The Silverstack Cloud is here! And with it a lot of exciting new features to talk about. Since Pomfort released the Silverstack Cloud Beta last week, many Silverstack users have signed up for the cloud to test it out properly. In the meantime we’ve already received decent feedback on its functionalities along with some specific questions. Therefore, we decided to collect all the input that has been provided by our beta users so far, and set up a FAQ-like blog article to answer the most pressing questions here.
The setup on a film set does not need to become very complex before a video router becomes a helpful addition to the DIT cart. Typical monitors have not more than two inputs, so simply switching between two cameras and an additional reference image to be displayed on that one monitor means plugging video cables.
This article highlights how Livegrade Pro’s and Livegrade Studio’s implementation of the ASC-CDL standard impacts your work. We’ll revisit the details about the parameters and filter formula specified by ASC-CDL, discuss the different interaction types in the software, and show an example for setting up the color grading in multiple nodes.
Are you new to Silverstack Lab and curious to learn more about getting started with the software? The following article will give you a comprehensive overview of video tutorials that outline everything that’s helpful to know when starting to work with Silverstack Lab.
Everyone who copies digital media files will probably experience this at some point: You’ve successfully set up your equipment, started offloading the first files… and notice that the copy speed is much slower than you were expecting. If you are in this situation, you will probably want to understand where the slow copy speed comes from and fix it. But what’s the best way to go about this?
In order to achieve a high transcoding speed, it is important to choose the right CPU and GPU power to work with. But in which cases should you boost CPU, and when does it make sense to focus on GPU instead? Our infographic will help you find out.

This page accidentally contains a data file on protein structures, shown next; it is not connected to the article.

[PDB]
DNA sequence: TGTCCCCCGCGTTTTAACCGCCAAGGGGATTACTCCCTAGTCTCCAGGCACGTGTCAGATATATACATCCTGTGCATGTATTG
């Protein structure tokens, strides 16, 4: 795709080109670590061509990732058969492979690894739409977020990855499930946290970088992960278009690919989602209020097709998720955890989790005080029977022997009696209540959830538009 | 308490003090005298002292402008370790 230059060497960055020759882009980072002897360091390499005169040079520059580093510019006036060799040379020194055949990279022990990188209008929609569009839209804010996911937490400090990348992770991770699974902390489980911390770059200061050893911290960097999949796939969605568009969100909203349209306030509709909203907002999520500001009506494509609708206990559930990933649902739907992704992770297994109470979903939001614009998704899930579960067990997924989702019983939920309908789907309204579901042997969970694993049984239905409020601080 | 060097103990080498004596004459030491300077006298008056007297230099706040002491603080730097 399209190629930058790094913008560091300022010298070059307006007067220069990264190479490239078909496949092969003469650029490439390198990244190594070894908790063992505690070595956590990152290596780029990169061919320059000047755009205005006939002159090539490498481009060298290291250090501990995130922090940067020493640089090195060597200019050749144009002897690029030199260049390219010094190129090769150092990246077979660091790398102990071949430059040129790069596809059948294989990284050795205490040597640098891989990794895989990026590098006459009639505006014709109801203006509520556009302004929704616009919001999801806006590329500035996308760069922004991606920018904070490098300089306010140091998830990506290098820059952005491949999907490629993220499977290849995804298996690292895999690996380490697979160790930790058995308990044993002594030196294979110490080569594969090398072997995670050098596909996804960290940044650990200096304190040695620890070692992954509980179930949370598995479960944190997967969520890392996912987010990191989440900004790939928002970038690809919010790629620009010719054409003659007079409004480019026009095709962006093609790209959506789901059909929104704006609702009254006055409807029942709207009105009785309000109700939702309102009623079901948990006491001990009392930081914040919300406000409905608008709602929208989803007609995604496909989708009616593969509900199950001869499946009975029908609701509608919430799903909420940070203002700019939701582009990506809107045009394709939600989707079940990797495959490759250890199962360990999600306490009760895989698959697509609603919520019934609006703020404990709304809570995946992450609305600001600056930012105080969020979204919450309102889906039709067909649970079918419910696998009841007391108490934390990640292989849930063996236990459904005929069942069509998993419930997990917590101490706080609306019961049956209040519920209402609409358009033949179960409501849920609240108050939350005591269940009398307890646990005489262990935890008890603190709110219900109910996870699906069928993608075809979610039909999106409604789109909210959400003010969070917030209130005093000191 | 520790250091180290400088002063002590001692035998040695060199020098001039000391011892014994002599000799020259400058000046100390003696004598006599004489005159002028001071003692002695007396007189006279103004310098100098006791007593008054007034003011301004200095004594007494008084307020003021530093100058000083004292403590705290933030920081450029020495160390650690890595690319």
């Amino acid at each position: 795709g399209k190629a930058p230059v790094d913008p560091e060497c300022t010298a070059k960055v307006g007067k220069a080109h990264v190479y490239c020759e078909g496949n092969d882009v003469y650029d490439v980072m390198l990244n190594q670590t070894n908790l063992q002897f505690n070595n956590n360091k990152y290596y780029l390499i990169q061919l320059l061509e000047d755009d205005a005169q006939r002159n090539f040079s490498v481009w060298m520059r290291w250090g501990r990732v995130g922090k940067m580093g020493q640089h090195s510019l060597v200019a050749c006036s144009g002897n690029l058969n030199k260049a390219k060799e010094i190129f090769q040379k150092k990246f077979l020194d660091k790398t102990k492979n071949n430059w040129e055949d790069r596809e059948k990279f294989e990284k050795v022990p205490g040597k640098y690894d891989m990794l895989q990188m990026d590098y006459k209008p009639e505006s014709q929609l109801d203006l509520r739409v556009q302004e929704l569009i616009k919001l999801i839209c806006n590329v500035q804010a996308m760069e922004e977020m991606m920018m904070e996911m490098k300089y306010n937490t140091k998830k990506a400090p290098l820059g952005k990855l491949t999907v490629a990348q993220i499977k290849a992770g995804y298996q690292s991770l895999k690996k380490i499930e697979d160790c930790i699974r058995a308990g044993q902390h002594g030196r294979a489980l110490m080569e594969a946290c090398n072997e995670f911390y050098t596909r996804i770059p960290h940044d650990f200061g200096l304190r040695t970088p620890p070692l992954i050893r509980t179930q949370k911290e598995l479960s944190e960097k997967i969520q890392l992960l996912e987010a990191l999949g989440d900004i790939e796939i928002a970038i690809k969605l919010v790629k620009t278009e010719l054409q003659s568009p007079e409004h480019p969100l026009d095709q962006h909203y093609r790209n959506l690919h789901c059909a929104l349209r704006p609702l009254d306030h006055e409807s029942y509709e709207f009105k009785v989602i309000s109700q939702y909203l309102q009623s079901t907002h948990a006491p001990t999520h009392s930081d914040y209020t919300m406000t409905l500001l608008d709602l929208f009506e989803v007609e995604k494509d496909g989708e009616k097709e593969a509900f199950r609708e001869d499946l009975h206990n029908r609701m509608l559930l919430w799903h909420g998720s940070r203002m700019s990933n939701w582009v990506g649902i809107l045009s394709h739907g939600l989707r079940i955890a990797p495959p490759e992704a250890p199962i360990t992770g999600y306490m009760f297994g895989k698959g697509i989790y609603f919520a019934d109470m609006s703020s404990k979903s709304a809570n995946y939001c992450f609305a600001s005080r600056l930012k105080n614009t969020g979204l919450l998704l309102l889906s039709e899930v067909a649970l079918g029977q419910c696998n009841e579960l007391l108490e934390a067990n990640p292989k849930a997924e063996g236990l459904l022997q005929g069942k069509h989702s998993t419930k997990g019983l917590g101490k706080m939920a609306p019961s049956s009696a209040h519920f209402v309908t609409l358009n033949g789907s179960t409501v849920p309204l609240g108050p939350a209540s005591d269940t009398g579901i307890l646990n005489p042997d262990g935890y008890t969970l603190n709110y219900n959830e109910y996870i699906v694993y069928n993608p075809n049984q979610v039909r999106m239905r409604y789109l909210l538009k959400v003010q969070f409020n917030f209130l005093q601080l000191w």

Integrating a video router on a DIT cart enables flexible setups that would be hard to handle otherwise (e.g. switching 5 camera inputs at one monitor), but it also introduces a new level of complexity that needs to be managed by the DIT. When working with LiveGrade Pro, this complexity can be reduced with certain setups. In this article we outline three of them.
The article will outline why it’s important to know the performance of a hard drive before using it for backing up movie data on a film set, and evaluates different methods of determining the expected copy speeds reliably.
Additionally it will outline a few additional factors that can influence copy speeds and therefore should be kept in mind when comparing numbers.
There is more than one reason not to offload camera footage in macOS’s Finder, but besides making sure your copy is identical and secure, proper reporting possibilites rank high in the list of benefits from using a professional software to backup camera footage.
In order to work with the live camera metadata at your DIT cart, the first step is to make it available in the on-set software. To make sure you know all about the options, the following article will give you an overview of the currently possible setups and hardware configurations for capturing camera metadata with LiveGrade Pro.